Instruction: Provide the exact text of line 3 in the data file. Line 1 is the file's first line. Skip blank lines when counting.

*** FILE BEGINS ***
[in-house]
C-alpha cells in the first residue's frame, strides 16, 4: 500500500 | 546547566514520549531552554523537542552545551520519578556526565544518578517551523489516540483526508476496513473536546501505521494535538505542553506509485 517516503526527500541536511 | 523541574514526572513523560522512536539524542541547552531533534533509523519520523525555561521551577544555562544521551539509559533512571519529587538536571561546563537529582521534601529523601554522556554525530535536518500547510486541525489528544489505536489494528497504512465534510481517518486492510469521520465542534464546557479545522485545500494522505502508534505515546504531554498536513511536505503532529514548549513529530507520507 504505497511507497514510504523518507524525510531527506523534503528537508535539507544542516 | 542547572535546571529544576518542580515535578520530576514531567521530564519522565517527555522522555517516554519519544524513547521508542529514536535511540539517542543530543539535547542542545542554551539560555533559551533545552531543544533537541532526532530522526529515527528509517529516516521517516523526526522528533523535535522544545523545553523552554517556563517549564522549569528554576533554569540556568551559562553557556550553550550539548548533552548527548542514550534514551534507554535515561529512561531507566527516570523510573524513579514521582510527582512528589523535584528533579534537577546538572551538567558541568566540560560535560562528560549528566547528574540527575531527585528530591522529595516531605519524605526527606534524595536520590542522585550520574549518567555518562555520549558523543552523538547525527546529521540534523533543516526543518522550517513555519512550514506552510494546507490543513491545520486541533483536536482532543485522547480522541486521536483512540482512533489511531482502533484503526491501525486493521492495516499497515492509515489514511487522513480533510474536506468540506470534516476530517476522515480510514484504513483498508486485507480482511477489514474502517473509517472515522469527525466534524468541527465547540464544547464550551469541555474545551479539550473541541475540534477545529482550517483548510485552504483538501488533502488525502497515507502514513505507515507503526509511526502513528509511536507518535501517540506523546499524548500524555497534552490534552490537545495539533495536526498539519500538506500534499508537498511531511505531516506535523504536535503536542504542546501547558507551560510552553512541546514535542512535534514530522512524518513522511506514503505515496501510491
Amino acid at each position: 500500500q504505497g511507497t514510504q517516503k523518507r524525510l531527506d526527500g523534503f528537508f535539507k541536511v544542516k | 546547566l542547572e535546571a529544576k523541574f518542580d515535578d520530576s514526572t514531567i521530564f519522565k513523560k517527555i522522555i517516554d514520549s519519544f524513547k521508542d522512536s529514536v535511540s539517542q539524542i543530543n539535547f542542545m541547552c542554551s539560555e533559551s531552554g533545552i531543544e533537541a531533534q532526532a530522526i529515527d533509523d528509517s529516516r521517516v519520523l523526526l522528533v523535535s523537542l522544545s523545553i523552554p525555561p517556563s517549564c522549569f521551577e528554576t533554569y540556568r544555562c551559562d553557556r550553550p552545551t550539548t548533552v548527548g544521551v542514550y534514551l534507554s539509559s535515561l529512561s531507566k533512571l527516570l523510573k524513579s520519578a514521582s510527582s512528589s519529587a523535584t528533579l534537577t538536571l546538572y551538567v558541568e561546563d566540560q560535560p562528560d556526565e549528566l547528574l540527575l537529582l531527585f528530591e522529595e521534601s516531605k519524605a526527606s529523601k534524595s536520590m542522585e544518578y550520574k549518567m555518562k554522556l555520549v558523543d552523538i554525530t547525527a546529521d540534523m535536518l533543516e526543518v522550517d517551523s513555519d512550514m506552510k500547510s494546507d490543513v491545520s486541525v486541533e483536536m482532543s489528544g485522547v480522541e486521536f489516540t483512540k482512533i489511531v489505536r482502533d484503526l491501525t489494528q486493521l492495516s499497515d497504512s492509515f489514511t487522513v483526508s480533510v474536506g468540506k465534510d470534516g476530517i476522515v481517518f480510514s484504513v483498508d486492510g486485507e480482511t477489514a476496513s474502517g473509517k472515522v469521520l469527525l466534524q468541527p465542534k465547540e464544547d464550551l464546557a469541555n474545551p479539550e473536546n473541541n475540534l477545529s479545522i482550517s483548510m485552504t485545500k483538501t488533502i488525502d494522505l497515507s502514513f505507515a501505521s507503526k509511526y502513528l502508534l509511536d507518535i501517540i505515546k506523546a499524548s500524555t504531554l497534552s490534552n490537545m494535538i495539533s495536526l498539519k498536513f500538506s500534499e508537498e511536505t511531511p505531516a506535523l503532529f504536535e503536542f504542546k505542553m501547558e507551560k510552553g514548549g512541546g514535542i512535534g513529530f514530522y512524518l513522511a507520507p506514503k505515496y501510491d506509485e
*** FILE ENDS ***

Amino acid at each position: 500500500q504505497g511507497t514510504q517516503k523518507r524525510l531527506d526527500g523534503f528537508f535539507k541536511v544542516k | 546547566l542547572e535546571a529544576k523541574f518542580d515535578d520530576s514526572t514531567i521530564f519522565k513523560k517527555i522522555i517516554d514520549s519519544f524513547k521508542d522512536s529514536v535511540s539517542q539524542i543530543n539535547f542542545m541547552c542554551s539560555e533559551s531552554g533545552i531543544e533537541a531533534q532526532a530522526i529515527d533509523d528509517s529516516r521517516v519520523l523526526l522528533v523535535s523537542l522544545s523545553i523552554p525555561p517556563s517549564c522549569f521551577e528554576t533554569y540556568r544555562c551559562d553557556r550553550p552545551t550539548t548533552v548527548g544521551v542514550y534514551l534507554s539509559s535515561l529512561s531507566k533512571l527516570l523510573k524513579s520519578a514521582s510527582s512528589s519529587a523535584t528533579l534537577t538536571l546538572y551538567v558541568e561546563d566540560q560535560p562528560d556526565e549528566l547528574l540527575l537529582l531527585f528530591e522529595e521534601s516531605k519524605a526527606s529523601k534524595s536520590m542522585e544518578y550520574k549518567m555518562k554522556l555520549v558523543d552523538i554525530t547525527a546529521d540534523m535536518l533543516e526543518v522550517d517551523s513555519d512550514m506552510k500547510s494546507d490543513v491545520s486541525v486541533e483536536m482532543s489528544g485522547v480522541e486521536f489516540t483512540k482512533i489511531v489505536r482502533d484503526l491501525t489494528q486493521l492495516s499497515d497504512s492509515f489514511t487522513v483526508s480533510v474536506g468540506k465534510d470534516g476530517i476522515v481517518f480510514s484504513v483498508d486492510g486485507e480482511t477489514a476496513s474502517g473509517k472515522v469521520l469527525l466534524q468541527p465542534k465547540e464544547d464550551l464546557a469541555n474545551p479539550e473536546n473541541n475540534l477545529s479545522i482550517s483548510m485552504t485545500k483538501t488533502i488525502d494522505l497515507s502514513f505507515a501505521s507503526k509511526y502513528l502508534l509511536d507518535i501517540i505515546k506523546a499524548s500524555t504531554l497534552s490534552n490537545m494535538i495539533s495536526l498539519k498536513f500538506s500534499e508537498e511536505t511531511p505531516a506535523l503532529f504536535e503536542f504542546k505542553m501547558e507551560k510552553g514548549g512541546g514535542i512535534g513529530f514530522y512524518l513522511a507520507p506514503k505515496y501510491d506509485e